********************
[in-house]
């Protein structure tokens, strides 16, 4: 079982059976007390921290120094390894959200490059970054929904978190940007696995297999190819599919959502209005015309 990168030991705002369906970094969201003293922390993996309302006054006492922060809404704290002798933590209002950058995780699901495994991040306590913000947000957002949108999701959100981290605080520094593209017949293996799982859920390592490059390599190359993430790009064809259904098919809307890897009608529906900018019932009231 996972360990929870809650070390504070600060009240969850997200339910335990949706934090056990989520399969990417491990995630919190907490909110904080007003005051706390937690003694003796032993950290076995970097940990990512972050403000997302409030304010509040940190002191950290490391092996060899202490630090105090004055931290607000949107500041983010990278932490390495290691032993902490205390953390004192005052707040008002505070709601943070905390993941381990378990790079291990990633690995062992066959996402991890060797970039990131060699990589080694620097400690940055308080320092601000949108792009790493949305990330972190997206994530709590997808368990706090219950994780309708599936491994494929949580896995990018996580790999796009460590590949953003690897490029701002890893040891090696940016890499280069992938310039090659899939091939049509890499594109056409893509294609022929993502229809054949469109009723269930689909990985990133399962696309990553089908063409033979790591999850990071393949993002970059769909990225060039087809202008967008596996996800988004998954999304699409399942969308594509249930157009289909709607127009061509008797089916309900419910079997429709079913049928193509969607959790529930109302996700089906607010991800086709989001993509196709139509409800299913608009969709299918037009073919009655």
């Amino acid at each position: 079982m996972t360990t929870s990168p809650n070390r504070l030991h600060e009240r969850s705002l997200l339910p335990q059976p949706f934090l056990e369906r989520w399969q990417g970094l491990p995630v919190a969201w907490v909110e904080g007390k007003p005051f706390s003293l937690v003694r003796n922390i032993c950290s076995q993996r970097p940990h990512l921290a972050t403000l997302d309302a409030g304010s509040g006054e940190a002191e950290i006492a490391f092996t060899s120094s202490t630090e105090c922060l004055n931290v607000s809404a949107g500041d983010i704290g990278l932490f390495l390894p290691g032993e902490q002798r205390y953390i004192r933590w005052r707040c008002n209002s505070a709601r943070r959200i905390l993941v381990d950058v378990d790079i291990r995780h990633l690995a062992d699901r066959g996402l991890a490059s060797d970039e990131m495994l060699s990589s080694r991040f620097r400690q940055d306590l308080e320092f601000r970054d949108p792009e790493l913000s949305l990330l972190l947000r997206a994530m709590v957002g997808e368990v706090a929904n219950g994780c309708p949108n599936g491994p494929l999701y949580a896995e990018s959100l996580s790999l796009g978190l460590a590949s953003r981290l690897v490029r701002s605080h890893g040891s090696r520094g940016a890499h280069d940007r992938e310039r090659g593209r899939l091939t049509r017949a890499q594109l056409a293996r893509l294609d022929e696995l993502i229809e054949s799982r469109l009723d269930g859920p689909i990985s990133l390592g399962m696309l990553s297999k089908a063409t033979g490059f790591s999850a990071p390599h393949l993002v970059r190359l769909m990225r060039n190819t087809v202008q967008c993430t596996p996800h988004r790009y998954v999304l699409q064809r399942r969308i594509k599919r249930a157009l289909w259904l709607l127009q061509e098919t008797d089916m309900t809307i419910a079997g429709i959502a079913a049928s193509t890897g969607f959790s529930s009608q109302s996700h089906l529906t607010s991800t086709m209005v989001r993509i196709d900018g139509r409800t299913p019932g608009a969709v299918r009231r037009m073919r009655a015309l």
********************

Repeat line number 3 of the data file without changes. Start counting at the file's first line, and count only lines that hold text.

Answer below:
């Amino acid at each position: 079982m996972t360990t929870s990168p809650n070390r504070l030991h600060e009240r969850s705002l997200l339910p335990q059976p949706f934090l056990e369906r989520w399969q990417g970094l491990p995630v919190a969201w907490v909110e904080g007390k007003p005051f706390s003293l937690v003694r003796n922390i032993c950290s076995q993996r970097p940990h990512l921290a972050t403000l997302d309302a409030g304010s509040g006054e940190a002191e950290i006492a490391f092996t060899s120094s202490t630090e105090c922060l004055n931290v607000s809404a949107g500041d983010i704290g990278l932490f390495l390894p290691g032993e902490q002798r205390y953390i004192r933590w005052r707040c008002n209002s505070a709601r943070r959200i905390l993941v381990d950058v378990d790079i291990r995780h990633l690995a062992d699901r066959g996402l991890a490059s060797d970039e990131m495994l060699s990589s080694r991040f620097r400690q940055d306590l308080e320092f601000r970054d949108p792009e790493l913000s949305l990330l972190l947000r997206a994530m709590v957002g997808e368990v706090a929904n219950g994780c309708p949108n599936g491994p494929l999701y949580a896995e990018s959100l996580s790999l796009g978190l460590a590949s953003r981290l690897v490029r701002s605080h890893g040891s090696r520094g940016a890499h280069d940007r992938e310039r090659g593209r899939l091939t049509r017949a890499q594109l056409a293996r893509l294609d022929e696995l993502i229809e054949s799982r469109l009723d269930g859920p689909i990985s990133l390592g399962m696309l990553s297999k089908a063409t033979g490059f790591s999850a990071p390599h393949l993002v970059r190359l769909m990225r060039n190819t087809v202008q967008c993430t596996p996800h988004r790009y998954v999304l699409q064809r399942r969308i594509k599919r249930a157009l289909w259904l709607l127009q061509e098919t008797d089916m309900t809307i419910a079997g429709i959502a079913a049928s193509t890897g969607f959790s529930s009608q109302s996700h089906l529906t607010s991800t086709m209005v989001r993509i196709d900018g139509r409800t299913p019932g608009a969709v299918r009231r037009m073919r009655a015309l």